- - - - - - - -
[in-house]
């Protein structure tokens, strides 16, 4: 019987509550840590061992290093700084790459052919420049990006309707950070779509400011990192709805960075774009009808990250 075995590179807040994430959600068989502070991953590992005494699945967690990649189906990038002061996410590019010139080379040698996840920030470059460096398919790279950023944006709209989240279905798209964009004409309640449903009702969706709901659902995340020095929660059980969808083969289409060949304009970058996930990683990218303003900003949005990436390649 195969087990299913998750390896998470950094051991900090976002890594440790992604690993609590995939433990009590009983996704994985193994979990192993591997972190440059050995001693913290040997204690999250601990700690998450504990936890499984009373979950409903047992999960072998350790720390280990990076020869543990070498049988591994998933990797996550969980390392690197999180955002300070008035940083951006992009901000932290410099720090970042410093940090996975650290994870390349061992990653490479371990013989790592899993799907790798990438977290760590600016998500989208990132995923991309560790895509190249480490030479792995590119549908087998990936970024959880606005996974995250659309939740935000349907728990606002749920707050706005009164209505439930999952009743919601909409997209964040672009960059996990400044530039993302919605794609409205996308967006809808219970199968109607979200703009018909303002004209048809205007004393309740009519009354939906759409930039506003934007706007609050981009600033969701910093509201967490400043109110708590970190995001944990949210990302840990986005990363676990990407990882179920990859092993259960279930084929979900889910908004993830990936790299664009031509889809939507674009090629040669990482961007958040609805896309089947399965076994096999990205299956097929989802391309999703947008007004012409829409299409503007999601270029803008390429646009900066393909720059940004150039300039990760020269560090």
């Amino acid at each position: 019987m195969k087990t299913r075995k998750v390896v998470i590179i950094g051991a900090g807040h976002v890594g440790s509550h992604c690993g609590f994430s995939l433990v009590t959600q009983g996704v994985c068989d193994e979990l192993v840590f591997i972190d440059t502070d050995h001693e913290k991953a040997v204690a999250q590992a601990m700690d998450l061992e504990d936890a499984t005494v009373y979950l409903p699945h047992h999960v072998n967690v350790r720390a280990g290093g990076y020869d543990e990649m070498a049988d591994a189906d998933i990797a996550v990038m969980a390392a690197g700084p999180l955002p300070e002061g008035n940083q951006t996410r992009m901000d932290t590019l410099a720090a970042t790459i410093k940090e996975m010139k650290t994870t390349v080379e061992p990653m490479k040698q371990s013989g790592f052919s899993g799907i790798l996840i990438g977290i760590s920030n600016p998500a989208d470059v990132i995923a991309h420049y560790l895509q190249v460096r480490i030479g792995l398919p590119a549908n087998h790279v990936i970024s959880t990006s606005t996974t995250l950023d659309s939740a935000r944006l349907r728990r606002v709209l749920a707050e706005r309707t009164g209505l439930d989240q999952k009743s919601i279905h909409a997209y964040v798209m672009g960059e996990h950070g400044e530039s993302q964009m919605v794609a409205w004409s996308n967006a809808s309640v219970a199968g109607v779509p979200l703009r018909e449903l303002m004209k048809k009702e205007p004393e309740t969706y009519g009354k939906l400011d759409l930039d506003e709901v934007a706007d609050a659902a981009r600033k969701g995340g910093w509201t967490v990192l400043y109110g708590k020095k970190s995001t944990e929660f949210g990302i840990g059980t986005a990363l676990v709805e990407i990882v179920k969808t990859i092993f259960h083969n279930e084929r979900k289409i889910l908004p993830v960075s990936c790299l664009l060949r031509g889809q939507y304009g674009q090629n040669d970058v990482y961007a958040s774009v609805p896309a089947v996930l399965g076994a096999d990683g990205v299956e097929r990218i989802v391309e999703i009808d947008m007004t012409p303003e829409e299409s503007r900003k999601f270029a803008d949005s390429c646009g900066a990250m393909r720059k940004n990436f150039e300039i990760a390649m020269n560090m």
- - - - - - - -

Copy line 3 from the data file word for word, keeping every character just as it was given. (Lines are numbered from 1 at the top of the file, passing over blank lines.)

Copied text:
């Amino acid at each position: 019987m195969k087990t299913r075995k998750v390896v998470i590179i950094g051991a900090g807040h976002v890594g440790s509550h992604c690993g609590f994430s995939l433990v009590t959600q009983g996704v994985c068989d193994e979990l192993v840590f591997i972190d440059t502070d050995h001693e913290k991953a040997v204690a999250q590992a601990m700690d998450l061992e504990d936890a499984t005494v009373y979950l409903p699945h047992h999960v072998n967690v350790r720390a280990g290093g990076y020869d543990e990649m070498a049988d591994a189906d998933i990797a996550v990038m969980a390392a690197g700084p999180l955002p300070e002061g008035n940083q951006t996410r992009m901000d932290t590019l410099a720090a970042t790459i410093k940090e996975m010139k650290t994870t390349v080379e061992p990653m490479k040698q371990s013989g790592f052919s899993g799907i790798l996840i990438g977290i760590s920030n600016p998500a989208d470059v990132i995923a991309h420049y560790l895509q190249v460096r480490i030479g792995l398919p590119a549908n087998h790279v990936i970024s959880t990006s606005t996974t995250l950023d659309s939740a935000r944006l349907r728990r606002v709209l749920a707050e706005r309707t009164g209505l439930d989240q999952k009743s919601i279905h909409a997209y964040v798209m672009g960059e996990h950070g400044e530039s993302q964009m919605v794609a409205w004409s996308n967006a809808s309640v219970a199968g109607v779509p979200l703009r018909e449903l303002m004209k048809k009702e205007p004393e309740t969706y009519g009354k939906l400011d759409l930039d506003e709901v934007a706007d609050a659902a981009r600033k969701g995340g910093w509201t967490v990192l400043y109110g708590k020095k970190s995001t944990e929660f949210g990302i840990g059980t986005a990363l676990v709805e990407i990882v179920k969808t990859i092993f259960h083969n279930e084929r979900k289409i889910l908004p993830v960075s990936c790299l664009l060949r031509g889809q939507y304009g674009q090629n040669d970058v990482y961007a958040s774009v609805p896309a089947v996930l399965g076994a096999d990683g990205v299956e097929r990218i989802v391309e999703i009808d947008m007004t012409p303003e829409e299409s503007r900003k999601f270029a803008d949005s390429c646009g900066a990250m393909r720059k940004n990436f150039e300039i990760a390649m020269n560090m």